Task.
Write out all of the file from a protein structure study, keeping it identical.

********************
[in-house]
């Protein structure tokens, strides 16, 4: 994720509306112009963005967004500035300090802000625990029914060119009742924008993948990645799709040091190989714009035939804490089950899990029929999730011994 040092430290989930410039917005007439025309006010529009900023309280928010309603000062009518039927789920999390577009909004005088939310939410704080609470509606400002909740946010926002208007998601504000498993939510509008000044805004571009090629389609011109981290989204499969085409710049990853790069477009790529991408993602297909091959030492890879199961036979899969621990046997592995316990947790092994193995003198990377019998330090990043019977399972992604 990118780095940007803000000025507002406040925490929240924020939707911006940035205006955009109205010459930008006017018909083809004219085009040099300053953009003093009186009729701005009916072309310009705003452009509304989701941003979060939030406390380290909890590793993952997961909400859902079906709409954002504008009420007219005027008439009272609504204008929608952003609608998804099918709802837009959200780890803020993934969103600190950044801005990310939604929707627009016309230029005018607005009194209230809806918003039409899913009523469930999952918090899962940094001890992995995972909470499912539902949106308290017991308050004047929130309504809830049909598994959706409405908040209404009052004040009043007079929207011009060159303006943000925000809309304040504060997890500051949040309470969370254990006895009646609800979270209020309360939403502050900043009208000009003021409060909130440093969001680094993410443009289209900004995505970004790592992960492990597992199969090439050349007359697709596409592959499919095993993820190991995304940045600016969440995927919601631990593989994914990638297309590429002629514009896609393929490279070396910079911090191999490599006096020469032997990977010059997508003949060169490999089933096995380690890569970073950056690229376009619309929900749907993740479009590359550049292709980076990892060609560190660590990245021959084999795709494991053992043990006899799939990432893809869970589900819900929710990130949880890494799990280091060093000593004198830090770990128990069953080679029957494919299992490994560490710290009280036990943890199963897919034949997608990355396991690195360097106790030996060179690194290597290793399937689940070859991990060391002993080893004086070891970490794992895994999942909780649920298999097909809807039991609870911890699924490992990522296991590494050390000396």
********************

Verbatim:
[in-house]
């Protein structure tokens, strides 16, 4: 994720509306112009963005967004500035300090802000625990029914060119009742924008993948990645799709040091190989714009035939804490089950899990029929999730011994 040092430290989930410039917005007439025309006010529009900023309280928010309603000062009518039927789920999390577009909004005088939310939410704080609470509606400002909740946010926002208007998601504000498993939510509008000044805004571009090629389609011109981290989204499969085409710049990853790069477009790529991408993602297909091959030492890879199961036979899969621990046997592995316990947790092994193995003198990377019998330090990043019977399972992604 990118780095940007803000000025507002406040925490929240924020939707911006940035205006955009109205010459930008006017018909083809004219085009040099300053953009003093009186009729701005009916072309310009705003452009509304989701941003979060939030406390380290909890590793993952997961909400859902079906709409954002504008009420007219005027008439009272609504204008929608952003609608998804099918709802837009959200780890803020993934969103600190950044801005990310939604929707627009016309230029005018607005009194209230809806918003039409899913009523469930999952918090899962940094001890992995995972909470499912539902949106308290017991308050004047929130309504809830049909598994959706409405908040209404009052004040009043007079929207011009060159303006943000925000809309304040504060997890500051949040309470969370254990006895009646609800979270209020309360939403502050900043009208000009003021409060909130440093969001680094993410443009289209900004995505970004790592992960492990597992199969090439050349007359697709596409592959499919095993993820190991995304940045600016969440995927919601631990593989994914990638297309590429002629514009896609393929490279070396910079911090191999490599006096020469032997990977010059997508003949060169490999089933096995380690890569970073950056690229376009619309929900749907993740479009590359550049292709980076990892060609560190660590990245021959084999795709494991053992043990006899799939990432893809869970589900819900929710990130949880890494799990280091060093000593004198830090770990128990069953080679029957494919299992490994560490710290009280036990943890199963897919034949997608990355396991690195360097106790030996060179690194290597290793399937689940070859991990060391002993080893004086070891970490794992895994999942909780649920298999097909809807039991609870911890699924490992990522296991590494050390000396």